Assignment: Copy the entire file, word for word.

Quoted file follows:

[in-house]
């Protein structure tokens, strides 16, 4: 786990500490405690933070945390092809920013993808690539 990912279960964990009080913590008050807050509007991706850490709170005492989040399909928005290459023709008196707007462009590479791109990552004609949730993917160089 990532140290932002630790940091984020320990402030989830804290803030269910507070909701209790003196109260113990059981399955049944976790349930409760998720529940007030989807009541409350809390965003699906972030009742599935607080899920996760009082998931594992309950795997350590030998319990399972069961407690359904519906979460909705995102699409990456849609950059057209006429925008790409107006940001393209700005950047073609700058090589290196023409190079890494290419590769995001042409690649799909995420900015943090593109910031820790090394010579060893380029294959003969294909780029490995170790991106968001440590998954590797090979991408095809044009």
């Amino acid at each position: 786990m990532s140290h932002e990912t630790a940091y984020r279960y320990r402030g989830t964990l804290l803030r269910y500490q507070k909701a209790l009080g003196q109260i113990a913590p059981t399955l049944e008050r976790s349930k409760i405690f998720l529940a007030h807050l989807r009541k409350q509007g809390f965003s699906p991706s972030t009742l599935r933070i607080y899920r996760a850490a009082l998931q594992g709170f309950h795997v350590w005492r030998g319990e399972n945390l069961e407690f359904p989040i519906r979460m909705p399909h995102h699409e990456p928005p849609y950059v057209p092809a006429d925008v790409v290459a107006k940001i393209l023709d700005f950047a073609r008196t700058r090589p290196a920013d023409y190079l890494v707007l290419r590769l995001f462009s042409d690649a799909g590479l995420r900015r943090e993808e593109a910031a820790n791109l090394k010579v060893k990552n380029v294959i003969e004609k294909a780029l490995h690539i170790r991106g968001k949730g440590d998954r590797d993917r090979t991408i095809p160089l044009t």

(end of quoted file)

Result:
[in-house]
């Protein structure tokens, strides 16, 4: 786990500490405690933070945390092809920013993808690539 990912279960964990009080913590008050807050509007991706850490709170005492989040399909928005290459023709008196707007462009590479791109990552004609949730993917160089 990532140290932002630790940091984020320990402030989830804290803030269910507070909701209790003196109260113990059981399955049944976790349930409760998720529940007030989807009541409350809390965003699906972030009742599935607080899920996760009082998931594992309950795997350590030998319990399972069961407690359904519906979460909705995102699409990456849609950059057209006429925008790409107006940001393209700005950047073609700058090589290196023409190079890494290419590769995001042409690649799909995420900015943090593109910031820790090394010579060893380029294959003969294909780029490995170790991106968001440590998954590797090979991408095809044009």
């Amino acid at each position: 786990m990532s140290h932002e990912t630790a940091y984020r279960y320990r402030g989830t964990l804290l803030r269910y500490q507070k909701a209790l009080g003196q109260i113990a913590p059981t399955l049944e008050r976790s349930k409760i405690f998720l529940a007030h807050l989807r009541k409350q509007g809390f965003s699906p991706s972030t009742l599935r933070i607080y899920r996760a850490a009082l998931q594992g709170f309950h795997v350590w005492r030998g319990e399972n945390l069961e407690f359904p989040i519906r979460m909705p399909h995102h699409e990456p928005p849609y950059v057209p092809a006429d925008v790409v290459a107006k940001i393209l023709d700005f950047a073609r008196t700058r090589p290196a920013d023409y190079l890494v707007l290419r590769l995001f462009s042409d690649a799909g590479l995420r900015r943090e993808e593109a910031a820790n791109l090394k010579v060893k990552n380029v294959i003969e004609k294909a780029l490995h690539i170790r991106g968001k949730g440590d998954r590797d993917r090979t991408i095809p160089l044009t």